• Fri. Dec 3rd, 2021

Martin Kaymer checks his highlight film, makes another one at PGA Championship

ByKelley Wheeler

Aug 7, 2020

You can call this a comeback. He hasn’t been here for years.

Not even Martin Kaymer could easily recognize the fellow who was the No. 1 golfer in the world, who won the PGA Championship 10 years ago and ran away with the U.S. Open six years ago, who drilled the winning putt for Europe in the 2012 Ryder Cup and won the Players Championship in 2014.

But he was quite familiar with his lookalike, the one who spent a forlorn week as an alternate to the Open Championship field at Royal Portrush and never got in, the guy who was ranked 191st in the world a year ago and is now 127th.

On Wednesday, Kaymer felt like doing something nice for himself. He dialed up YouTube and watched the final nine holes of that 8-stroke Open victory at Pinehurst, as close to an unspoiled good walk as you’ll ever find in tournament golf.

“I watched it and helped me believe my putting was good enough,” Kaymer said. “My ball striking was good. I went home after dinner and I was not that happy for some reason. I felt i needed to lift my spirit a little bit. I needed some positivity. It was nice to relive those moments.”

So Kaymer rose before dawn on Thursday and rolled back the years at Harding Park in San Francisco. He rolled in a 47-foot eagle in his fourth hole after a “bullet of a 3-wood” from 287 yards, he kept his tee shots in the civilized grass, and he came home with a four-under-par 66.

“Expectations were low,” he said.

How to explain Kaymer’s life at golf’s extremities? It began when everyone was convinced he was the No. 1 player of the world except him. The way he saw it, he couldn’t move the ball from right-to-left well enough to compete at the Masters, and if he couldn’t compete at the Masters, he obviously wasn’t the best player in the world.

Those mental contortions befell Kaymer just before a wrist injury did. But he seemed on top of his game in 2015, when he stepped out to a 10-shot lead with 13 holes left at Abu Dhabi. Incredibly, he shot a 75 and finished third, as Gary Stal of France won. He hasn’t played much You Tube-worthy golf since then.

In 2018 Kaymer missed nine cuts on the European Tour and had only three Top 10 finishes. He is only entered in this PGA because of his victory at Whistling Straits, when he bested Bubba Watson in a playoff after Dustin Johnson was penalized for grounding his club in a waste bunker.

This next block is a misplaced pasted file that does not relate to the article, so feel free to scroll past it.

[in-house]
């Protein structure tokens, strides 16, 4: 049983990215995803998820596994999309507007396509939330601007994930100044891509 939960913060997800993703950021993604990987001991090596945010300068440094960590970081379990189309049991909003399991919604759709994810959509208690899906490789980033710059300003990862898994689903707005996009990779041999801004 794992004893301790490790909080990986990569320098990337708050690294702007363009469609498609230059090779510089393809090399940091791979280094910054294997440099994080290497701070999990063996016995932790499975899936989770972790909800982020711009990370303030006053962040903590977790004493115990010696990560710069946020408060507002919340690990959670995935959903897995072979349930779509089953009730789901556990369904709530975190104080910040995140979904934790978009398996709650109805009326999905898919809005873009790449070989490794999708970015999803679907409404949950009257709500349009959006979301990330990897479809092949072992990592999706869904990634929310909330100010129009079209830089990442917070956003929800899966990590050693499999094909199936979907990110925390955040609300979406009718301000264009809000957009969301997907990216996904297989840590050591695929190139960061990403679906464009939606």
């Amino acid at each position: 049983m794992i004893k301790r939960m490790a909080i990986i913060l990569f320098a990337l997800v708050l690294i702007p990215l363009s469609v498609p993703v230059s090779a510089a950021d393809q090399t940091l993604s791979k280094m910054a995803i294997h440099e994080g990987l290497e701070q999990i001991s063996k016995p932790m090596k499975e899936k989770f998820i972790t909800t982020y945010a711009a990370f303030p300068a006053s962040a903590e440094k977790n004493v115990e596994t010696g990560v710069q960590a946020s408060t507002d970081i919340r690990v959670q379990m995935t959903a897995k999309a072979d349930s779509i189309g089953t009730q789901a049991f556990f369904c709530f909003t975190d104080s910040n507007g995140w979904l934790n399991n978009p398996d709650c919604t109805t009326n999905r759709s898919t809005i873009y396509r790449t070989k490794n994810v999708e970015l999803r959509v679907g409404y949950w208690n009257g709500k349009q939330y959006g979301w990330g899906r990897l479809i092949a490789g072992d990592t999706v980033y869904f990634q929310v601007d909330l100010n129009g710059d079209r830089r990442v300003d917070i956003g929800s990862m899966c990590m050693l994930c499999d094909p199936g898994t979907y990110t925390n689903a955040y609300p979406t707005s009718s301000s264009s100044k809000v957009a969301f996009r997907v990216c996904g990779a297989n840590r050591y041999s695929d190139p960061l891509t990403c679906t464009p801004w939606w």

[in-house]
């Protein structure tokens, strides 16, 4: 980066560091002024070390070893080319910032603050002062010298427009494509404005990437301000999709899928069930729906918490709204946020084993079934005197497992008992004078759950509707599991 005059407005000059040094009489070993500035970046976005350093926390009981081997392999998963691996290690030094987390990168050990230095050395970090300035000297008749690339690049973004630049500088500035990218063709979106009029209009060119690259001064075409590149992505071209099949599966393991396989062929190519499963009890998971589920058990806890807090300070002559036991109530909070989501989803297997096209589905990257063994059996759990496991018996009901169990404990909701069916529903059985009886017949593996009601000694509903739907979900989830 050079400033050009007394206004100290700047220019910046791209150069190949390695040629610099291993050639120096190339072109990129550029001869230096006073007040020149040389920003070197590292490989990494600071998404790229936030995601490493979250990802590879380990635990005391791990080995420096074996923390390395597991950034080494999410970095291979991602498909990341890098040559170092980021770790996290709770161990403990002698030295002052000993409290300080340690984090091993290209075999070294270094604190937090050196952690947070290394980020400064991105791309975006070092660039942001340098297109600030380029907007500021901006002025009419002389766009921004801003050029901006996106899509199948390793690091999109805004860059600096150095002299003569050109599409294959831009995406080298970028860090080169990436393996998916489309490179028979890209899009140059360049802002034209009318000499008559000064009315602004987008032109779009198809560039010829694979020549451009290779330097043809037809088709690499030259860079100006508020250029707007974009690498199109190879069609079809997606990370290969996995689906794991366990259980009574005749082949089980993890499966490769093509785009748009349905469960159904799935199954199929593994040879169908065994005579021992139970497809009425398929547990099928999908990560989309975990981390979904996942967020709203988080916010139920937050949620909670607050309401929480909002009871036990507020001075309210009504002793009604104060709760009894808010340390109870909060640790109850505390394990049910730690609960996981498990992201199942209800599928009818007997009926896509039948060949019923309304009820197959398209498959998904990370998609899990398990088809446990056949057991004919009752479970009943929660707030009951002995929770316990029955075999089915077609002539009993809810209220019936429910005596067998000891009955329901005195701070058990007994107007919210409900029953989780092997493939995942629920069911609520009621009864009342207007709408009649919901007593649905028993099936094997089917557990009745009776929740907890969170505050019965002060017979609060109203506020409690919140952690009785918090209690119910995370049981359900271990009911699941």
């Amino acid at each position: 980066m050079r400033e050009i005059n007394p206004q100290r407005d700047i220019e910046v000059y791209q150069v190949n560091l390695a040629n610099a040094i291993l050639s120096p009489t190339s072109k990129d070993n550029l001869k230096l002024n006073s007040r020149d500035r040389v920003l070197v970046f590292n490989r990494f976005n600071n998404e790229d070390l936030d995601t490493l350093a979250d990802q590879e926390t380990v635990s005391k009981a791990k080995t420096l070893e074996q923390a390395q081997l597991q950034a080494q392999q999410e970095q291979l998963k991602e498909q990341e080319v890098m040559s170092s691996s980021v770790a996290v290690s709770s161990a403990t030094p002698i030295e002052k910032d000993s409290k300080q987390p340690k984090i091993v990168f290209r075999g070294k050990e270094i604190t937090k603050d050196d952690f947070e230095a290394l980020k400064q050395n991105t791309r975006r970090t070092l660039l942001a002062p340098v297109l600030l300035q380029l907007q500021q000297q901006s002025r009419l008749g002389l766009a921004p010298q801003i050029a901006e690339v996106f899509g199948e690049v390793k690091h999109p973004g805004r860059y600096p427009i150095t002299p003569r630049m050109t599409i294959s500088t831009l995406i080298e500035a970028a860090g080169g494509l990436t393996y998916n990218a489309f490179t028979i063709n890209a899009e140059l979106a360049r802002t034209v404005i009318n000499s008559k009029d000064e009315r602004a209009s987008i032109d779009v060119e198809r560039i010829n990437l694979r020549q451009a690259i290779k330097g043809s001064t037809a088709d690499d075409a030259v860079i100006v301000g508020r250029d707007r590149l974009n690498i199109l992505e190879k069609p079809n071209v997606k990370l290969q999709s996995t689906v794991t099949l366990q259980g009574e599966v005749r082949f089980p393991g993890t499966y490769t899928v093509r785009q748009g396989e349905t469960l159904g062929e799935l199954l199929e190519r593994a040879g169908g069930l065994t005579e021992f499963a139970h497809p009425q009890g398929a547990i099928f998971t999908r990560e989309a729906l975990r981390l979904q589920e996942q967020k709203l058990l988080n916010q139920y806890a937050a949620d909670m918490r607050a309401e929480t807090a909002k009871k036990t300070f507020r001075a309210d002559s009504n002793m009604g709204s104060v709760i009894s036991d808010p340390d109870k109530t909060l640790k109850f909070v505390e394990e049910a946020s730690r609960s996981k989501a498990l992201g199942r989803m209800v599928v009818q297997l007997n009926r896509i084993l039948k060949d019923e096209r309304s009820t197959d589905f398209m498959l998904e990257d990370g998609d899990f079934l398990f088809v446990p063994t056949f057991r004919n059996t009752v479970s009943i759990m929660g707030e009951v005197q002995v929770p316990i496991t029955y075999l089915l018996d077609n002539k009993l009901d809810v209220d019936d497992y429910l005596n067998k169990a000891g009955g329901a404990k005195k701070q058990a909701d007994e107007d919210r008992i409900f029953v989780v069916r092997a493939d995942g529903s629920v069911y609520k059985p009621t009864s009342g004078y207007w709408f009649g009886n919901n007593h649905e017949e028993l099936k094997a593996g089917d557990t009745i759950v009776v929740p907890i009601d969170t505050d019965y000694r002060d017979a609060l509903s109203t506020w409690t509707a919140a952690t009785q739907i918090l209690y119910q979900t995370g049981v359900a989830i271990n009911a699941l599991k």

“I watch that PGA sometimes, too,” Kaymer said. “It was a dramatic finish. I know you shouldn’t live in the past, but if the past can help you in this present moment, I’ll take it.

“My priorities have changed a little bit. Maybe I wasn’t as motivated as I should have been. To get back out here after the pandemic is a huge motivation, but the way these guys play golf today, the game has changed so much. It takes time to get used to it.”

You could argue that this PGA Championship is the most important sporting event to be played on schedule since the mass shutdown in March. Still, the cypress-lined fairways of Harding Park were nearly empty. It’s one thing to play in front of no fans in Hartford and Detroit, but major championships are like tent cities, dismantled after a week but alive nonetheless.

Rory McIlroy (70) was playing with Tiger Woods (68).

“They introduced him and mentioned that he was the 1999, 2000, 2006 and 2007 PGA champion, and then you hear nothing,” McIlroy said. “That’s pretty interesting.”

“It’s the new norm,” Woods said.

“You obviously work off this energy at a major championship,” said Jason Day (65). “Usually it’s buzzing from Monday through Sunday. But it’s still not the same. You feel it’s a major championship and you feel it on the range, the extra intensity. It was a little quieter out there. But it still doesn’t feel right.”

What felt very normal was the 66 by Brooks Koepka, the 2018 and 2019 champ who was largely disabled and disinterested until he finished second at Memphis last week. He played ominous, unrelenting golf Thursday, hitting 15 of 18 greens.

He also prospered because he went back to a Taylor Made driver, although he had been playing Callaway. “I won’t mention its name because they don’t pay me,” Koepka said, smiling.

“He finds his comfort zone in these tournaments,” McIlroy said. “I think we’re all lucky he doesn’t find it every week.”

Most of them just want to find the laptop.



Kelley Wheeler

Kelley Wheeler is a Metro reporter covering political issues and general assignments. A second-generation journalist, worked with all major news outlet, she holds a vast expeirience. Kelley is a graduate of USC with degrees in journalism and English literature. She is a recipient of Yale’s Poynter Fellowship in Journalism.

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